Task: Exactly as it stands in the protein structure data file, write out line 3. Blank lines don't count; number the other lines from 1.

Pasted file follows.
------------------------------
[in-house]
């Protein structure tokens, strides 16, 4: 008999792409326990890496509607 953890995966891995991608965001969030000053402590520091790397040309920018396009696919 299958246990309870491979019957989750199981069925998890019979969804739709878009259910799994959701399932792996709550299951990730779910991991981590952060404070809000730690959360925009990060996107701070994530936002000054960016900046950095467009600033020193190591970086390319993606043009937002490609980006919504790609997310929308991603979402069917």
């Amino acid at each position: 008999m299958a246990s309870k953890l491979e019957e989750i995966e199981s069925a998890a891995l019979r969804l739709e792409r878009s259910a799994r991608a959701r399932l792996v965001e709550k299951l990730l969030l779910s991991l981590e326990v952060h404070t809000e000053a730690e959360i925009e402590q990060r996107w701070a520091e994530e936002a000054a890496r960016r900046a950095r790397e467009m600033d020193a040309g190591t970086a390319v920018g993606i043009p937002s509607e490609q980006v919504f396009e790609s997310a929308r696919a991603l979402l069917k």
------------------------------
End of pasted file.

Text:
């Amino acid at each position: 008999m299958a246990s309870k953890l491979e019957e989750i995966e199981s069925a998890a891995l019979r969804l739709e792409r878009s259910a799994r991608a959701r399932l792996v965001e709550k299951l990730l969030l779910s991991l981590e326990v952060h404070t809000e000053a730690e959360i925009e402590q990060r996107w701070a520091e994530e936002a000054a890496r960016r900046a950095r790397e467009m600033d020193a040309g190591t970086a390319v920018g993606i043009p937002s509607e490609q980006v919504f396009e790609s997310a929308r696919a991603l979402l069917k």